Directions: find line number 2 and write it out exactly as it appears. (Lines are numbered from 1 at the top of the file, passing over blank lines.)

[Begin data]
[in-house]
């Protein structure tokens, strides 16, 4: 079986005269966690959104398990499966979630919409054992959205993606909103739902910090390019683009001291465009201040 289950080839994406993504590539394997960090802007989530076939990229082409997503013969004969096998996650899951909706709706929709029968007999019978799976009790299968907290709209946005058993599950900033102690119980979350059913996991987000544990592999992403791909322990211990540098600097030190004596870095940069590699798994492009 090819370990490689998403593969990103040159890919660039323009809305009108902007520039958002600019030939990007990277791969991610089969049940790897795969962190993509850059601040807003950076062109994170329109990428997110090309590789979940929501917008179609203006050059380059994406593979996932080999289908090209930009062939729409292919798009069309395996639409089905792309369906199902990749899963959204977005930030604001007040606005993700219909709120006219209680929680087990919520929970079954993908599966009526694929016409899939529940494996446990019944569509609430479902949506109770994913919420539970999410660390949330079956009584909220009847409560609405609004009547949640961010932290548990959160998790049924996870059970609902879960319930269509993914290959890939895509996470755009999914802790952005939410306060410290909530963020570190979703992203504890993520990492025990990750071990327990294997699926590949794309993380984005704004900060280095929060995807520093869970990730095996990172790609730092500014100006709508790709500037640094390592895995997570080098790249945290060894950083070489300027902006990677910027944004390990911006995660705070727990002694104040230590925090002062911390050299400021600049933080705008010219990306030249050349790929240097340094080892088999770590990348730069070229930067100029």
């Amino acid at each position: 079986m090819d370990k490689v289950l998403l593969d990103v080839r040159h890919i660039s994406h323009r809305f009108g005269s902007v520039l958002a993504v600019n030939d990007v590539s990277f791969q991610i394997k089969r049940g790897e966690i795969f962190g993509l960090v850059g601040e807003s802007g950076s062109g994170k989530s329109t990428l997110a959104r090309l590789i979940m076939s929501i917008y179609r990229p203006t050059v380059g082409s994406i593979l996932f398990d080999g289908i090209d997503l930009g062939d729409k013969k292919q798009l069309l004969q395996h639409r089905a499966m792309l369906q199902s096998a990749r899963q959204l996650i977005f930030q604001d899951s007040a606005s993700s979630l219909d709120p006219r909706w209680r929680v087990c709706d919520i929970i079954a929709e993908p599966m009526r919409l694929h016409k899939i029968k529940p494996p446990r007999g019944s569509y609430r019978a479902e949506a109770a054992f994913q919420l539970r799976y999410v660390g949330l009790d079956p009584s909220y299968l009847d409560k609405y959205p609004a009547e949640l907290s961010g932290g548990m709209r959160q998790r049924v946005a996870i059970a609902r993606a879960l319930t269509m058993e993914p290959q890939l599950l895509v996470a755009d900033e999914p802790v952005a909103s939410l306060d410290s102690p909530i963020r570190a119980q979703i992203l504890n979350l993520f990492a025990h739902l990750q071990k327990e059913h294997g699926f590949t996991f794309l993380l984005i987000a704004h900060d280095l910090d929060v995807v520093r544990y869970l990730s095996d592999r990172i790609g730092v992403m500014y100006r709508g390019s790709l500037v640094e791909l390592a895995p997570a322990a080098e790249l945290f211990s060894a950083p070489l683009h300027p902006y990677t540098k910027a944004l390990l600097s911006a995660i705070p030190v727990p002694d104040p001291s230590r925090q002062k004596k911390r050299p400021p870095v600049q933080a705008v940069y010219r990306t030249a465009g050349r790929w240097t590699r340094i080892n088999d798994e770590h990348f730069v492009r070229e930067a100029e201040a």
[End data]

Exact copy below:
């Protein structure tokens, strides 16, 4: 079986005269966690959104398990499966979630919409054992959205993606909103739902910090390019683009001291465009201040 289950080839994406993504590539394997960090802007989530076939990229082409997503013969004969096998996650899951909706709706929709029968007999019978799976009790299968907290709209946005058993599950900033102690119980979350059913996991987000544990592999992403791909322990211990540098600097030190004596870095940069590699798994492009 090819370990490689998403593969990103040159890919660039323009809305009108902007520039958002600019030939990007990277791969991610089969049940790897795969962190993509850059601040807003950076062109994170329109990428997110090309590789979940929501917008179609203006050059380059994406593979996932080999289908090209930009062939729409292919798009069309395996639409089905792309369906199902990749899963959204977005930030604001007040606005993700219909709120006219209680929680087990919520929970079954993908599966009526694929016409899939529940494996446990019944569509609430479902949506109770994913919420539970999410660390949330079956009584909220009847409560609405609004009547949640961010932290548990959160998790049924996870059970609902879960319930269509993914290959890939895509996470755009999914802790952005939410306060410290909530963020570190979703992203504890993520990492025990990750071990327990294997699926590949794309993380984005704004900060280095929060995807520093869970990730095996990172790609730092500014100006709508790709500037640094390592895995997570080098790249945290060894950083070489300027902006990677910027944004390990911006995660705070727990002694104040230590925090002062911390050299400021600049933080705008010219990306030249050349790929240097340094080892088999770590990348730069070229930067100029």